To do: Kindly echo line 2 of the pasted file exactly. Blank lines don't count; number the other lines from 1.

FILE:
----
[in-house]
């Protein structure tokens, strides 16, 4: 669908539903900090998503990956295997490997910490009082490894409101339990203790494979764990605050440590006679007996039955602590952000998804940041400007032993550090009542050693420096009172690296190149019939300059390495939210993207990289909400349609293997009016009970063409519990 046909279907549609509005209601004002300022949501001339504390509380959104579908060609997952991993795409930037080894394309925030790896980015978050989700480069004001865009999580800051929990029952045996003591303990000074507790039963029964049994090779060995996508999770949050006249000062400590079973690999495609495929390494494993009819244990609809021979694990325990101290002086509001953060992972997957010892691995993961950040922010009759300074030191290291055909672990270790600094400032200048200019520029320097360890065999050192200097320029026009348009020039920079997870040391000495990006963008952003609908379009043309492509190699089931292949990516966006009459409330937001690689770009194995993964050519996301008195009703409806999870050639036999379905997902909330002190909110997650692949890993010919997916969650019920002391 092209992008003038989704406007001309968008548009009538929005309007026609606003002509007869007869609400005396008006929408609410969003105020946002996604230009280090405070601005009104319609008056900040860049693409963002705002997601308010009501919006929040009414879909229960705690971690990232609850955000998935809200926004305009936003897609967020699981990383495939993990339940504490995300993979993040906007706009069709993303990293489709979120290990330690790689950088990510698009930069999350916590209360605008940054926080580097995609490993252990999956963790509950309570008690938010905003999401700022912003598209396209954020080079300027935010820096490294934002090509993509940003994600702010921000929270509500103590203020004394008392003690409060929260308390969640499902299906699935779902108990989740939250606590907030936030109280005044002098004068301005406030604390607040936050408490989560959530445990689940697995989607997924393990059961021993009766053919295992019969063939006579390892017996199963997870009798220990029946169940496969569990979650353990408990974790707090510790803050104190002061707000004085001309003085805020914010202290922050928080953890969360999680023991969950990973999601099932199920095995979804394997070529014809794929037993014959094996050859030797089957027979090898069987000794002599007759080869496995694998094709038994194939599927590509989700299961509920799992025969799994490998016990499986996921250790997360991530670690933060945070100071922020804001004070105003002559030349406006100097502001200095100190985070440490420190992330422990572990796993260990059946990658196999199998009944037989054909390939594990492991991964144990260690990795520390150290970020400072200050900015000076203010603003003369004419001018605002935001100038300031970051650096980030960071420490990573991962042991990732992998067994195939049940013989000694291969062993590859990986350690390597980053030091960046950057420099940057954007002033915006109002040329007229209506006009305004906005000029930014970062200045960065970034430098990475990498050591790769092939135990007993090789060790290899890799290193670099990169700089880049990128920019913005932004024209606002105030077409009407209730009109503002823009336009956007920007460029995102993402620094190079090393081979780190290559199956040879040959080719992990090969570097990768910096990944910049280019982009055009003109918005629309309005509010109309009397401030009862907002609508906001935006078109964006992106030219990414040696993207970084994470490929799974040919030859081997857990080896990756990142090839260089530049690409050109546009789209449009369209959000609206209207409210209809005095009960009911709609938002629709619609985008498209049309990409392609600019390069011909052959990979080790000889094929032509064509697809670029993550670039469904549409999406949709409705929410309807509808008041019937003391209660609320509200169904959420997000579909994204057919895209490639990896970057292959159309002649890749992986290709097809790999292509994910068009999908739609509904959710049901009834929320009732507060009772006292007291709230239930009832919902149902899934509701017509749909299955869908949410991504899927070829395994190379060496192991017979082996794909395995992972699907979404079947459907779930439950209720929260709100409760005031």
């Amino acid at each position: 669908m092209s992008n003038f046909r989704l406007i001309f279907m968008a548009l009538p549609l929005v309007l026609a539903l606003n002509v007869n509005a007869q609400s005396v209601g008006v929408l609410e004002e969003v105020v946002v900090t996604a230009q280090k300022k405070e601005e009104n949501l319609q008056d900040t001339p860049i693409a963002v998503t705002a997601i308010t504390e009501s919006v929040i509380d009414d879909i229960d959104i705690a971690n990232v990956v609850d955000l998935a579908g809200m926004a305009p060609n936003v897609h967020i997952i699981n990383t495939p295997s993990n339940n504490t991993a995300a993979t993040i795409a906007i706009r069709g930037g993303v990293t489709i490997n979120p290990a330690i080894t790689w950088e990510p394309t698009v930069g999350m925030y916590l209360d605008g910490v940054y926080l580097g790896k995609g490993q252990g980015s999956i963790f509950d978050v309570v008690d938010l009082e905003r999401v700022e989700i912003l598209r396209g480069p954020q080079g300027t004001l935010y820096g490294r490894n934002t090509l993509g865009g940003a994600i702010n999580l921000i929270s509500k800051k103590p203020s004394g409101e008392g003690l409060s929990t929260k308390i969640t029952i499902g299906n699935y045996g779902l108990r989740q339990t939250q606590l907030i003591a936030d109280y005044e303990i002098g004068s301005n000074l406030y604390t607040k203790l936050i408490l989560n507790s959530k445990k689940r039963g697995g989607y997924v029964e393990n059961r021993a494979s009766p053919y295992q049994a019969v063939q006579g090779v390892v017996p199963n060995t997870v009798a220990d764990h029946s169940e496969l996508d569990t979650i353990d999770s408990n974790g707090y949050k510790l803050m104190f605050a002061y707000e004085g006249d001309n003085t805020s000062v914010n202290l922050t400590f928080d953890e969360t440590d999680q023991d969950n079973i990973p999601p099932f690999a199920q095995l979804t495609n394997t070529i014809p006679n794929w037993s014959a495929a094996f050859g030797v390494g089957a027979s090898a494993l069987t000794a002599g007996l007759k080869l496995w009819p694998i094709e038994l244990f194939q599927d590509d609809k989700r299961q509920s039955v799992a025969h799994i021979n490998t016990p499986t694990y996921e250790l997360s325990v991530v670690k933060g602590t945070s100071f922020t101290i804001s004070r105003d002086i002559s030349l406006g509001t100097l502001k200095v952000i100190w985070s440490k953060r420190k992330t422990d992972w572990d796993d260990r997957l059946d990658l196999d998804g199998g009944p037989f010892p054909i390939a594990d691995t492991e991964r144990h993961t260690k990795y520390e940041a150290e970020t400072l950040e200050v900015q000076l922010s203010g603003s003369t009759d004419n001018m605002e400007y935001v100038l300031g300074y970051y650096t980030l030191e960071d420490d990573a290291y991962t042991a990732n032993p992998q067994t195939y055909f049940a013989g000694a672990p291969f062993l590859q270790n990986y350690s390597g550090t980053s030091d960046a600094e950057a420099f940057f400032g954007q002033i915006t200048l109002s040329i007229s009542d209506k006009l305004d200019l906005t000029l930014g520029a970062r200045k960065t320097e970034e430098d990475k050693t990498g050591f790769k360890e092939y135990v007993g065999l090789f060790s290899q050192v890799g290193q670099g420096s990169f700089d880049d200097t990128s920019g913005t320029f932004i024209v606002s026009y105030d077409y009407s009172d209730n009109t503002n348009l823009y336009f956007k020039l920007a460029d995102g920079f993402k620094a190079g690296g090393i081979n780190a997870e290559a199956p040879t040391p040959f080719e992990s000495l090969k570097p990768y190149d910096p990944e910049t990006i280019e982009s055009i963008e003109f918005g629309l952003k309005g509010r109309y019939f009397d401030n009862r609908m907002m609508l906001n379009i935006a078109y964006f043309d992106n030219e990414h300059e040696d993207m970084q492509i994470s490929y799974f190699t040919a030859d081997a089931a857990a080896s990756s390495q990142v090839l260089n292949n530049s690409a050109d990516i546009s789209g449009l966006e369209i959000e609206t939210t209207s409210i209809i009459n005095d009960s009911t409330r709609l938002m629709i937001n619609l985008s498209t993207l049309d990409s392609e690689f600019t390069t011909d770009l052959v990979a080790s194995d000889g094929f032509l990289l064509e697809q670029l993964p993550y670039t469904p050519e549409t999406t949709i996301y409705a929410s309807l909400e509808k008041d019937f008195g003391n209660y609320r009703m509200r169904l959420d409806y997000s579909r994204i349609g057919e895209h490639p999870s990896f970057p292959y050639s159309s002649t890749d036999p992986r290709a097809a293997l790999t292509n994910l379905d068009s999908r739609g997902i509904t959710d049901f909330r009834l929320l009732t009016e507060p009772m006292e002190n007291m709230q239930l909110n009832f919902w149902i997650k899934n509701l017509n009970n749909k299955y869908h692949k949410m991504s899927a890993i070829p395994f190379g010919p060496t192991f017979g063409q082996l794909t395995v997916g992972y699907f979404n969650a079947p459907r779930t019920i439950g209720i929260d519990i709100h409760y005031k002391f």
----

């Protein structure tokens, strides 16, 4: 669908539903900090998503990956295997490997910490009082490894409101339990203790494979764990605050440590006679007996039955602590952000998804940041400007032993550090009542050693420096009172690296190149019939300059390495939210993207990289909400349609293997009016009970063409519990 046909279907549609509005209601004002300022949501001339504390509380959104579908060609997952991993795409930037080894394309925030790896980015978050989700480069004001865009999580800051929990029952045996003591303990000074507790039963029964049994090779060995996508999770949050006249000062400590079973690999495609495929390494494993009819244990609809021979694990325990101290002086509001953060992972997957010892691995993961950040922010009759300074030191290291055909672990270790600094400032200048200019520029320097360890065999050192200097320029026009348009020039920079997870040391000495990006963008952003609908379009043309492509190699089931292949990516966006009459409330937001690689770009194995993964050519996301008195009703409806999870050639036999379905997902909330002190909110997650692949890993010919997916969650019920002391 092209992008003038989704406007001309968008548009009538929005309007026609606003002509007869007869609400005396008006929408609410969003105020946002996604230009280090405070601005009104319609008056900040860049693409963002705002997601308010009501919006929040009414879909229960705690971690990232609850955000998935809200926004305009936003897609967020699981990383495939993990339940504490995300993979993040906007706009069709993303990293489709979120290990330690790689950088990510698009930069999350916590209360605008940054926080580097995609490993252990999956963790509950309570008690938010905003999401700022912003598209396209954020080079300027935010820096490294934002090509993509940003994600702010921000929270509500103590203020004394008392003690409060929260308390969640499902299906699935779902108990989740939250606590907030936030109280005044002098004068301005406030604390607040936050408490989560959530445990689940697995989607997924393990059961021993009766053919295992019969063939006579390892017996199963997870009798220990029946169940496969569990979650353990408990974790707090510790803050104190002061707000004085001309003085805020914010202290922050928080953890969360999680023991969950990973999601099932199920095995979804394997070529014809794929037993014959094996050859030797089957027979090898069987000794002599007759080869496995694998094709038994194939599927590509989700299961509920799992025969799994490998016990499986996921250790997360991530670690933060945070100071922020804001004070105003002559030349406006100097502001200095100190985070440490420190992330422990572990796993260990059946990658196999199998009944037989054909390939594990492991991964144990260690990795520390150290970020400072200050900015000076203010603003003369004419001018605002935001100038300031970051650096980030960071420490990573991962042991990732992998067994195939049940013989000694291969062993590859990986350690390597980053030091960046950057420099940057954007002033915006109002040329007229209506006009305004906005000029930014970062200045960065970034430098990475990498050591790769092939135990007993090789060790290899890799290193670099990169700089880049990128920019913005932004024209606002105030077409009407209730009109503002823009336009956007920007460029995102993402620094190079090393081979780190290559199956040879040959080719992990090969570097990768910096990944910049280019982009055009003109918005629309309005509010109309009397401030009862907002609508906001935006078109964006992106030219990414040696993207970084994470490929799974040919030859081997857990080896990756990142090839260089530049690409050109546009789209449009369209959000609206209207409210209809005095009960009911709609938002629709619609985008498209049309990409392609600019390069011909052959990979080790000889094929032509064509697809670029993550670039469904549409999406949709409705929410309807509808008041019937003391209660609320509200169904959420997000579909994204057919895209490639990896970057292959159309002649890749992986290709097809790999292509994910068009999908739609509904959710049901009834929320009732507060009772006292007291709230239930009832919902149902899934509701017509749909299955869908949410991504899927070829395994190379060496192991017979082996794909395995992972699907979404079947459907779930439950209720929260709100409760005031």